This guide demonstrates how to install a LEMP stack on an Ubuntu 18.04 server. The Ubuntu operating system takes care of the first requirement. We will describe how to get the rest of the components up and running.


The LEMP software stack is a group of software that can be used to serve dynamic web pages and web applications. This is an acronym that describes a Linux operating system, with an Nginx (pronounced like “Engine-X”) web server. The backend data is stored in the MySQL database and the dynamic processing is handled by PHP.

This guide demonstrates how to install a LEMP stack on an Ubuntu 18.04 server. The Ubuntu operating system takes care of the first requirement. We will describe how to get the rest of the components up and running.

Step 1 – Installing the Nginx Web Server

In order to display web pages to our site visitors, we are going to employ Nginx, a modern, efficient web server.

All of the software used in this procedure will come from Ubuntu’s default package repositories. This means we can use the apt package management suite to complete the necessary installations.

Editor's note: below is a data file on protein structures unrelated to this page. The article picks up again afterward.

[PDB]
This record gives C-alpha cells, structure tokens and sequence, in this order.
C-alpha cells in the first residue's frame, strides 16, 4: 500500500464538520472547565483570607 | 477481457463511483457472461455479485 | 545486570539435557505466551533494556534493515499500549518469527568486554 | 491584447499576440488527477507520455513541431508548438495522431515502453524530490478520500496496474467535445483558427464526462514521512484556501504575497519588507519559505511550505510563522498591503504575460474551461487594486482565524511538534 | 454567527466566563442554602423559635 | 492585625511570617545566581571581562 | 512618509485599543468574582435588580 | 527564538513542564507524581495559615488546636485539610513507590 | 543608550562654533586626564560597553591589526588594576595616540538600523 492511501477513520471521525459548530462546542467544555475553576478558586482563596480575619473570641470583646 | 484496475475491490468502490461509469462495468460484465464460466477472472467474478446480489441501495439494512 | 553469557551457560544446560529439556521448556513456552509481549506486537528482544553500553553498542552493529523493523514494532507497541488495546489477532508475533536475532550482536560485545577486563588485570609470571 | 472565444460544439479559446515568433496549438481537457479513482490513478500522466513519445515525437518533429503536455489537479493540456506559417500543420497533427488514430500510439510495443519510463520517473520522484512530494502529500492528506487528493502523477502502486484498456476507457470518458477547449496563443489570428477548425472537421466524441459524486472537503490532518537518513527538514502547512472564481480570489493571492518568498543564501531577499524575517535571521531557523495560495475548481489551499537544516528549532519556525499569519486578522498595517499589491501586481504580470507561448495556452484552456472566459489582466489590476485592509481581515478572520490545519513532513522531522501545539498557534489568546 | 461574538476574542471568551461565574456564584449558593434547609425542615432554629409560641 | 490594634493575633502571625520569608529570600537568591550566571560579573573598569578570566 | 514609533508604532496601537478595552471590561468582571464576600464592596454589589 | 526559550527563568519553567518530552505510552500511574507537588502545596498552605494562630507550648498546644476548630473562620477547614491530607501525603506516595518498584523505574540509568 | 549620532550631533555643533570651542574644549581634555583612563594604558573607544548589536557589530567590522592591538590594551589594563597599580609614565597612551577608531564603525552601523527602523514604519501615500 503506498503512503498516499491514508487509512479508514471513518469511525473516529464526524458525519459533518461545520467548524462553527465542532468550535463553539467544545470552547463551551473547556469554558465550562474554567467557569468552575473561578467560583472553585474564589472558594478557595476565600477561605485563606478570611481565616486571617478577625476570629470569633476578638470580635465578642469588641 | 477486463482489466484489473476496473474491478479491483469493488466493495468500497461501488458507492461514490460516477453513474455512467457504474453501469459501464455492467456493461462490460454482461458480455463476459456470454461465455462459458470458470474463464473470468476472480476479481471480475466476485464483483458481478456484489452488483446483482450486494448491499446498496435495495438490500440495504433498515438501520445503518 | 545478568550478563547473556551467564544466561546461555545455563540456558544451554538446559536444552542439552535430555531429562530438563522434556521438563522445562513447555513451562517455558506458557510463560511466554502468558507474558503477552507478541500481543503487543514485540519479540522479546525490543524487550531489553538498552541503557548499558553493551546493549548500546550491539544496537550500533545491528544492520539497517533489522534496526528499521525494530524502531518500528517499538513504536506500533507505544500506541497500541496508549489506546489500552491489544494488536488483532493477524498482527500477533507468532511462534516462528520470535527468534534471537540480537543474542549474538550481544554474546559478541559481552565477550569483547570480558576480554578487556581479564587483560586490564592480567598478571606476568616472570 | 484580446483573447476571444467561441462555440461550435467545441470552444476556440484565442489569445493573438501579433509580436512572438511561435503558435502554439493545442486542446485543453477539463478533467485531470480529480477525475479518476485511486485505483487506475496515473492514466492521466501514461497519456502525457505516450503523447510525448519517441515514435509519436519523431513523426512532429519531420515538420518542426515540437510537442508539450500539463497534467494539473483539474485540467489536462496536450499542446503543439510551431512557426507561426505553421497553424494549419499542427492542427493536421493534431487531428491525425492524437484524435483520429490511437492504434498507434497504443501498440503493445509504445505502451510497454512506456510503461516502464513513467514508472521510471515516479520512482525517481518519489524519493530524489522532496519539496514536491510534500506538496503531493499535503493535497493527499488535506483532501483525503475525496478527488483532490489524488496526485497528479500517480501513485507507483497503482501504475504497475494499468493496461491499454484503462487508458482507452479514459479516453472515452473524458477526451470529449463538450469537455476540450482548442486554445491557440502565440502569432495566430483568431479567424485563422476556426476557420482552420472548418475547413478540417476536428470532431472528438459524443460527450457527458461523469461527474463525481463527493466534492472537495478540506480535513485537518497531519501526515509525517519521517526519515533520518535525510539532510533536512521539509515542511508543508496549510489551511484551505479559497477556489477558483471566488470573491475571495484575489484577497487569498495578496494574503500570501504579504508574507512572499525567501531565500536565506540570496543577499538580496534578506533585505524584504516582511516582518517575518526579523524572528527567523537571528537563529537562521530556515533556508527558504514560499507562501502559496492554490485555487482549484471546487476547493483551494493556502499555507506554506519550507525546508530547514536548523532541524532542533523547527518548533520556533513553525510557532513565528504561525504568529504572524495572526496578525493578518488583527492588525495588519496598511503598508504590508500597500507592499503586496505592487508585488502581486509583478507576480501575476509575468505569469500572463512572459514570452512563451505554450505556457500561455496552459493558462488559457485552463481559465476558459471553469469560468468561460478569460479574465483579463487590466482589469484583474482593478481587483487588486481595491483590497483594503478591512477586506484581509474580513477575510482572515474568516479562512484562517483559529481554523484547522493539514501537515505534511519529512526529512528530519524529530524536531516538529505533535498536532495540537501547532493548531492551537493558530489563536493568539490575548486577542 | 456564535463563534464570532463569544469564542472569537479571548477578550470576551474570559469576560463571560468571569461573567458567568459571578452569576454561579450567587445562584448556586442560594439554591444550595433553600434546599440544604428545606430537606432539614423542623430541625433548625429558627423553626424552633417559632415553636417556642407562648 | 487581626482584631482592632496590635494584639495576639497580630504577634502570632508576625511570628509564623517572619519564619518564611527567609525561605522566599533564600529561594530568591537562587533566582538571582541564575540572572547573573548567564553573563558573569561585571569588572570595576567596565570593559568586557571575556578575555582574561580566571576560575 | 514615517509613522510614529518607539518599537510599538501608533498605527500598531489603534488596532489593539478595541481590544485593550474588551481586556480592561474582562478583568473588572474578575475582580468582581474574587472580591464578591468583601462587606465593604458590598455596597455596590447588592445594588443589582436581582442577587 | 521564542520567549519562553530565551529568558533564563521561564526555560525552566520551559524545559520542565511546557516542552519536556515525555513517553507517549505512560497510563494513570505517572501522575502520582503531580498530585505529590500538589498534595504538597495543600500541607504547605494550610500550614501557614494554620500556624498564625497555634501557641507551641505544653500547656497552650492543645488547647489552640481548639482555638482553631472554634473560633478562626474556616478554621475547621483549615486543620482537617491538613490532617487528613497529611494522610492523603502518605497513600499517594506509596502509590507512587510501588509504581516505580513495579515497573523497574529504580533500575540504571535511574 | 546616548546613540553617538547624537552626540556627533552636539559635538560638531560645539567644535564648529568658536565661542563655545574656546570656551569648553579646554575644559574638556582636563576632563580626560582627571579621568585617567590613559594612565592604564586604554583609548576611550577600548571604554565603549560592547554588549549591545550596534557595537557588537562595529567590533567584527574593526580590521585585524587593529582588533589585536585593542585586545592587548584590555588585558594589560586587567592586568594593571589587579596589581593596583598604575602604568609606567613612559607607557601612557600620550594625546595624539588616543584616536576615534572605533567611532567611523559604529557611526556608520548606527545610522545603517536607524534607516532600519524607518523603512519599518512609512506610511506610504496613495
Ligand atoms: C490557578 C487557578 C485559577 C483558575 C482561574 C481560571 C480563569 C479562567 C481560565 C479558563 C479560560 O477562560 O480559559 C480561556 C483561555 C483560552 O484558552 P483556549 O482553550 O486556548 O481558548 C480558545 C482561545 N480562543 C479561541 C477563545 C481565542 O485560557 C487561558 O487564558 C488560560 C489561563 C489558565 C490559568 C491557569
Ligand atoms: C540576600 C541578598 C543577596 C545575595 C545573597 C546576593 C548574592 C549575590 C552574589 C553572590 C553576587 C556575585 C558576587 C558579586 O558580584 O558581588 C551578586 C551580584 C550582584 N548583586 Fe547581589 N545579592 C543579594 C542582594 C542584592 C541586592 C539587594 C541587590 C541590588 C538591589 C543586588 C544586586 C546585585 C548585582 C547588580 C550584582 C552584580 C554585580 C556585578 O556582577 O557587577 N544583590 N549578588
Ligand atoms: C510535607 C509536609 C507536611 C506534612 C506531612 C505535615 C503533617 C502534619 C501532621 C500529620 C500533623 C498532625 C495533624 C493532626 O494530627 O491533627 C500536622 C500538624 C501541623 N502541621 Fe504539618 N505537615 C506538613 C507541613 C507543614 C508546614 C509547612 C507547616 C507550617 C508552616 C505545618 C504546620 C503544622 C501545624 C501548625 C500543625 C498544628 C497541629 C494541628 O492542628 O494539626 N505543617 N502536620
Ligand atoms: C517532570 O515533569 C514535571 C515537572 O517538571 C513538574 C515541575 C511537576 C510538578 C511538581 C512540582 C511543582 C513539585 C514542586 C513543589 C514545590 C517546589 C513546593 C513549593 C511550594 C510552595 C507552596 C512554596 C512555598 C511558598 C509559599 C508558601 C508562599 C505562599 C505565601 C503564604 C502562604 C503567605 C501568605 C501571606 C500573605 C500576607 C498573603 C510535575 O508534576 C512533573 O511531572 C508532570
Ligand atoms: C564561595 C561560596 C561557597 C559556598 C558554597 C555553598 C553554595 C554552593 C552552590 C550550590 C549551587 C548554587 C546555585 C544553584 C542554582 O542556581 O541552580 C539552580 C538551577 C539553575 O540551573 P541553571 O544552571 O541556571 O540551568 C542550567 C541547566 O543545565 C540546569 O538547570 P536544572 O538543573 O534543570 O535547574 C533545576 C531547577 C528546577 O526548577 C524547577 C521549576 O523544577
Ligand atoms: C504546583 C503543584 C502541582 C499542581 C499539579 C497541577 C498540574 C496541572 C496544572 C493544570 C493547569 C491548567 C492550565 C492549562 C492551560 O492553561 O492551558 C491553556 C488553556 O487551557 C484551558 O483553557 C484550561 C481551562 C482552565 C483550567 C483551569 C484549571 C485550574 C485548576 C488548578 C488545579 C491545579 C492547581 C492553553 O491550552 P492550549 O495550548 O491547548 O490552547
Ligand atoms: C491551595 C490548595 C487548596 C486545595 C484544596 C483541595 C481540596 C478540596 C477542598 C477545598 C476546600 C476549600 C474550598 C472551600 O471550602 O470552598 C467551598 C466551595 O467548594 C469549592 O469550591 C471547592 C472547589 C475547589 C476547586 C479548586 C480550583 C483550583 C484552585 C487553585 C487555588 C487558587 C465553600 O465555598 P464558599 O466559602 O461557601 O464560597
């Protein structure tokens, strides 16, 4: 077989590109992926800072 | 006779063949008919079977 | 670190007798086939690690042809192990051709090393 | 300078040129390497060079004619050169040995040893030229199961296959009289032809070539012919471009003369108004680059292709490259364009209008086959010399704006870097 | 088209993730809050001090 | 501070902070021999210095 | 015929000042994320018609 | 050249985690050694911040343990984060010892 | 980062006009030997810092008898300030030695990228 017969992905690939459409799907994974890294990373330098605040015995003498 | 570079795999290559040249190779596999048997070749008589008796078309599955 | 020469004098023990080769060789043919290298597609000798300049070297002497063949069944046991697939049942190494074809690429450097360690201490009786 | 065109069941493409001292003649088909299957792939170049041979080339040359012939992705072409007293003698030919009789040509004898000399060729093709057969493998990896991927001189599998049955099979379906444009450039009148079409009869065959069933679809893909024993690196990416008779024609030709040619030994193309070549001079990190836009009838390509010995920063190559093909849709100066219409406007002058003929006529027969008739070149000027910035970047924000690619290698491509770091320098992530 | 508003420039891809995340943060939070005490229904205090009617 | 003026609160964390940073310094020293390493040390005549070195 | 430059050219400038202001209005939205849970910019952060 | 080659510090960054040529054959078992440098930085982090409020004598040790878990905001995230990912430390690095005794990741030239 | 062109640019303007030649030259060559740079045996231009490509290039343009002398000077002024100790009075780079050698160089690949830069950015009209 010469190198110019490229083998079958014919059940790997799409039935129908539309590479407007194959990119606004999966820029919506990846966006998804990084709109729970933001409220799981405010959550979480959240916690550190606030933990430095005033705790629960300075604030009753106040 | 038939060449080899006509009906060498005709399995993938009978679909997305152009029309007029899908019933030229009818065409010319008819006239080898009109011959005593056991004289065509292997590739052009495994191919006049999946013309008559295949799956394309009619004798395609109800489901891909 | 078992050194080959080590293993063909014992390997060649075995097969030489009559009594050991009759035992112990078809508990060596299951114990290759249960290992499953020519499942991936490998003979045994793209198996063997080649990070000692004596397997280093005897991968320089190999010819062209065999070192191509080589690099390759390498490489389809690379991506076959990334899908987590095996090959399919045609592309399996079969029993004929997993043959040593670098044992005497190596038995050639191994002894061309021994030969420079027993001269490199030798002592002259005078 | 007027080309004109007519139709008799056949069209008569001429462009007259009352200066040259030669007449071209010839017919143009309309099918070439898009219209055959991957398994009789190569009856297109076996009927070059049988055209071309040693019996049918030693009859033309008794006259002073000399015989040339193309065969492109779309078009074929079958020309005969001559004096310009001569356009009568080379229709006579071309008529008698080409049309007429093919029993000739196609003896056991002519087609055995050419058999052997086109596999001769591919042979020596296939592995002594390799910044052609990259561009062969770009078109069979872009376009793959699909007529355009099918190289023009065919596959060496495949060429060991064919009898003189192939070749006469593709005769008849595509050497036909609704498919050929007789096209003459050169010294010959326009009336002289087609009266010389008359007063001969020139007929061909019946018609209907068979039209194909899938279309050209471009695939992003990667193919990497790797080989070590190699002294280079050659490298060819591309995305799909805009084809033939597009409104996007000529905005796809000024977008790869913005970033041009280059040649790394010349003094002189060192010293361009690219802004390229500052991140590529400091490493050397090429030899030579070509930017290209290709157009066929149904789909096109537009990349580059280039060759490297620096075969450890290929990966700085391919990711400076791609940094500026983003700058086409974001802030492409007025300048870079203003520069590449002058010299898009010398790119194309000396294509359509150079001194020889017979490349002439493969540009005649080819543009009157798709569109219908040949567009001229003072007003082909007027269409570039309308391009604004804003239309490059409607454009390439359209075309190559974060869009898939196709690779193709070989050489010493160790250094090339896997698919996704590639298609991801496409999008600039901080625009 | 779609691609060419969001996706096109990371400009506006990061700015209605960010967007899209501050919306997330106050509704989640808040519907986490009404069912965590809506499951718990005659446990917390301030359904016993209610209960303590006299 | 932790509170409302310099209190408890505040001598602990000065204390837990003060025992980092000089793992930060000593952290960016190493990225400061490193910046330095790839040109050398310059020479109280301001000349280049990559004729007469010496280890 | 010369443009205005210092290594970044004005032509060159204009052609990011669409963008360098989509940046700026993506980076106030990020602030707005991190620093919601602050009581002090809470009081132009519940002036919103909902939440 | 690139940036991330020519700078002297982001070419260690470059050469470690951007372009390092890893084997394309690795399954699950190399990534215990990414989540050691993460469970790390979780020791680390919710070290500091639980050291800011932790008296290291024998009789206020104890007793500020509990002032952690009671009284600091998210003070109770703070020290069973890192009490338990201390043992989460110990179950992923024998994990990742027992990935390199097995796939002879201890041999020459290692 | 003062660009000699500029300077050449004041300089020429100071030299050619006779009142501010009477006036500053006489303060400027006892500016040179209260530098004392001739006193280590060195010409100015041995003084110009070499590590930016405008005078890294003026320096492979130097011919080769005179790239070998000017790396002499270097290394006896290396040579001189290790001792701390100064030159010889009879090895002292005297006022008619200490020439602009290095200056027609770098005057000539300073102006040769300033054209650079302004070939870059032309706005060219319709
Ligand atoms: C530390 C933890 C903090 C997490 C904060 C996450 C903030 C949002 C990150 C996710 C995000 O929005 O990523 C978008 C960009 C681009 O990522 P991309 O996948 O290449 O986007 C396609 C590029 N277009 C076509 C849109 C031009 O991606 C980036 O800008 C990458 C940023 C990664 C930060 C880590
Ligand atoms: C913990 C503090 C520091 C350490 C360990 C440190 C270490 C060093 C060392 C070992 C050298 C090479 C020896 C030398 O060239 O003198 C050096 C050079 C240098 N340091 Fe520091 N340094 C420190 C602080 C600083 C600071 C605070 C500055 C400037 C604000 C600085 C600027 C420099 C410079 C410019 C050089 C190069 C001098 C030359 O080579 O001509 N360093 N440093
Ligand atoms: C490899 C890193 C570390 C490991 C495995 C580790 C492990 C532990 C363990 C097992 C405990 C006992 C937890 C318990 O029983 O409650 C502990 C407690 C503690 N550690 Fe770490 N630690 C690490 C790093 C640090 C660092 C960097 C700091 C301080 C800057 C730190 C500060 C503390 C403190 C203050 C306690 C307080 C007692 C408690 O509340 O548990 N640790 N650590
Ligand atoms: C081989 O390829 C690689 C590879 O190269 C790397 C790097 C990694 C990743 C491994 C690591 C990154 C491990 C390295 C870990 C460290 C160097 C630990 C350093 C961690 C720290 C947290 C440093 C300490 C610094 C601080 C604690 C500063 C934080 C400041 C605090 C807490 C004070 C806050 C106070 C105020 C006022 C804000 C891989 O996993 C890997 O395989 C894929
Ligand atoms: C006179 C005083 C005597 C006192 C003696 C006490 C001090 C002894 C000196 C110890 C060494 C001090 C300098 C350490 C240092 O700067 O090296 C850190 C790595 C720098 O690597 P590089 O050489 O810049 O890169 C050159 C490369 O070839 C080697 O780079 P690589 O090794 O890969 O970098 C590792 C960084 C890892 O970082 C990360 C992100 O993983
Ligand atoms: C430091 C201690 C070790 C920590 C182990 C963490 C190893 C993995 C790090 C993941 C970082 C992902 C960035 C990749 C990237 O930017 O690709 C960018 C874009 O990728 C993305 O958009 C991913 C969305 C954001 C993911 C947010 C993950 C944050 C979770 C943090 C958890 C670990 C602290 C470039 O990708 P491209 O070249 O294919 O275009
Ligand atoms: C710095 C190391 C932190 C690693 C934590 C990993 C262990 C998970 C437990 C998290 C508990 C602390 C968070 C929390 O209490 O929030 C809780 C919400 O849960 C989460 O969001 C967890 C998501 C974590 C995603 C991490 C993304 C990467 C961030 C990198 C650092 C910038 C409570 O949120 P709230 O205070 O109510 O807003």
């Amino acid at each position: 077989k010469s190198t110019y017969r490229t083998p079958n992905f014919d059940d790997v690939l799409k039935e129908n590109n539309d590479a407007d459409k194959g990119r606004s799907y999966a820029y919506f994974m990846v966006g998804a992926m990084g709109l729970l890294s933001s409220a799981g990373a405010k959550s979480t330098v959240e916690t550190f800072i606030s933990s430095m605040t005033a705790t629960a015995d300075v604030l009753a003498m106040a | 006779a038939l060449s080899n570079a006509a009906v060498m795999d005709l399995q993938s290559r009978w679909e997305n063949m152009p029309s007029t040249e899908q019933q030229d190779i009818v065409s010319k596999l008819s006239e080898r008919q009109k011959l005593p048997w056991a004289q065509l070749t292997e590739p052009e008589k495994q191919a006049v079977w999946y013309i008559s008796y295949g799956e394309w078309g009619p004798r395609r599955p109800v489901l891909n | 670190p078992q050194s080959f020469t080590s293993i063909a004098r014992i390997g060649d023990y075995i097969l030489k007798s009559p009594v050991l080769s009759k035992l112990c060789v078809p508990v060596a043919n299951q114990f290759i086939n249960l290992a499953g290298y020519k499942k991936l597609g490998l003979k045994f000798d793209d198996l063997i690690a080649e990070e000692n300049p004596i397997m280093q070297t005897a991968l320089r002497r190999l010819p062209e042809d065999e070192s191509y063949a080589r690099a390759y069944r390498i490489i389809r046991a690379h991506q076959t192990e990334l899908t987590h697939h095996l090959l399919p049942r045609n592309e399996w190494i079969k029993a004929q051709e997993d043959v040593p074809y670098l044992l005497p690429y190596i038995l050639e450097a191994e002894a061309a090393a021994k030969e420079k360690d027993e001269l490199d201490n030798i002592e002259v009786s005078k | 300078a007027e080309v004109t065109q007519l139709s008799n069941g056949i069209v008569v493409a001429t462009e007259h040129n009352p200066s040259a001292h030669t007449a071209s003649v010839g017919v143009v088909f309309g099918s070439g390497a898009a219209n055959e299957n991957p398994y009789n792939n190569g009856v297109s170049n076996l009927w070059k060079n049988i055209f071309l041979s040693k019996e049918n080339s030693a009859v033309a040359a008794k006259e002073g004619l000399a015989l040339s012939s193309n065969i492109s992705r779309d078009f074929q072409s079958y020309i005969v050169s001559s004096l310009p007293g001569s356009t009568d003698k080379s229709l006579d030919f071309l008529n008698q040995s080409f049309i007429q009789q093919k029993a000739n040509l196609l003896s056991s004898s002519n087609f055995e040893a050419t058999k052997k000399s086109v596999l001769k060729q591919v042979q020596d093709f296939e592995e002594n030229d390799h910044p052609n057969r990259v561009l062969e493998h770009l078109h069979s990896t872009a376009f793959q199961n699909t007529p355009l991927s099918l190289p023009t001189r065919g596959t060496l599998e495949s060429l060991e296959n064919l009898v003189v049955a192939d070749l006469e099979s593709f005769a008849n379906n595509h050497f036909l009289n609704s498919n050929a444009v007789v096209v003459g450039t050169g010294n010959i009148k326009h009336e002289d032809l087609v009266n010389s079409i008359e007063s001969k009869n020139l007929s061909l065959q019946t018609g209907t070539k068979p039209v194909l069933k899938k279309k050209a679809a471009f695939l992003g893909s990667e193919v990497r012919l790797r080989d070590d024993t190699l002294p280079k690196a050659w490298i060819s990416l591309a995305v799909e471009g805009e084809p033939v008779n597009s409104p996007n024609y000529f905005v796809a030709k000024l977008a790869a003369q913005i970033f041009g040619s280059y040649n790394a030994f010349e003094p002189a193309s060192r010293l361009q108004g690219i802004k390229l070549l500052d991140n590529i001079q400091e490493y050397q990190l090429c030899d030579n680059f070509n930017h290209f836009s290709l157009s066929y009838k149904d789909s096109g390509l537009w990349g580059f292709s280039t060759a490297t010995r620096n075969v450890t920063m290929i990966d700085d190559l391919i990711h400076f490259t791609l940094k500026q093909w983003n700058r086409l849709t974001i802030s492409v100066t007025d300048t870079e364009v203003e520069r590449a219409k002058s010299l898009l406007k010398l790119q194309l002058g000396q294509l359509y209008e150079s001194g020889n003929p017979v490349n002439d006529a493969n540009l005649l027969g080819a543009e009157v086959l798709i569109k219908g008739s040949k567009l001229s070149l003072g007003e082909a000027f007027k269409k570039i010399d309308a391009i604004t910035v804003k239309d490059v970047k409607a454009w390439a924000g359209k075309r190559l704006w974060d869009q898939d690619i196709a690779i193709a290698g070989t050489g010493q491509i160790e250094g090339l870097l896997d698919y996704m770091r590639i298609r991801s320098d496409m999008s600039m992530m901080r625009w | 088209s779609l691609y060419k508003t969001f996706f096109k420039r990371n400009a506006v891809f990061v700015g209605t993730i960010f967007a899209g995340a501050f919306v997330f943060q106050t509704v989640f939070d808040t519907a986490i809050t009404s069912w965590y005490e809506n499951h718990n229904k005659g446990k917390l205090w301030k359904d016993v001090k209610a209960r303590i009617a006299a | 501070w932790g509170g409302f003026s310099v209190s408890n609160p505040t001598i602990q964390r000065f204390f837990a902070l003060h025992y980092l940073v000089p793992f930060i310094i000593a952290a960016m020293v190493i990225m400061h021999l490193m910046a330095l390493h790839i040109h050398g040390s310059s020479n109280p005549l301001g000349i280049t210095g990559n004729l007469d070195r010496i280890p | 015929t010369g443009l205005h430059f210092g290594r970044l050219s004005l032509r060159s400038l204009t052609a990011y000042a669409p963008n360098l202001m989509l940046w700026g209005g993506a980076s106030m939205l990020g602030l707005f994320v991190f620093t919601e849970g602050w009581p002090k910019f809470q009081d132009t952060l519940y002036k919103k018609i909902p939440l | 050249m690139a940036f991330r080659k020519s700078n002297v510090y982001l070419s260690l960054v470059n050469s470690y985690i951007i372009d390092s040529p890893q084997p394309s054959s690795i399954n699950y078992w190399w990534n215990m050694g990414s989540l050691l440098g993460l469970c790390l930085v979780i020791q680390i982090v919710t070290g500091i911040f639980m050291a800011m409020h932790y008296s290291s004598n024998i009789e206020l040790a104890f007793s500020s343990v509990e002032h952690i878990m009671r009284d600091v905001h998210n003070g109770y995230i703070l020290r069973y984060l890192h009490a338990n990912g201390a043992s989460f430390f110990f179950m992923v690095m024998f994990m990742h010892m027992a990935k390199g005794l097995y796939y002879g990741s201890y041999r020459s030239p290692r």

Since this is our first time using apt for this session, start off by updating your server’s package index. Following that, install the server:

sudo apt update
sudo apt install nginx

On Ubuntu 18.04, Nginx is configured to start running upon installation.

If you have the ufw firewall running, as outlined in the initial setup guide, you will need to allow connections to Nginx. Nginx registers itself with ufw upon installation, so the procedure is rather straightforward.

It is recommended that you enable the most restrictive profile that will still allow the traffic you want. Since you haven’t configured SSL for your server in this guide, you will only need to allow traffic on port 80.

Enable this by typing:

sudo ufw allow 'Nginx HTTP'

You can verify the change by running:

sudo ufw status

This command’s output will show that HTTP traffic is allowed:

OutputStatus: active

To                         Action      From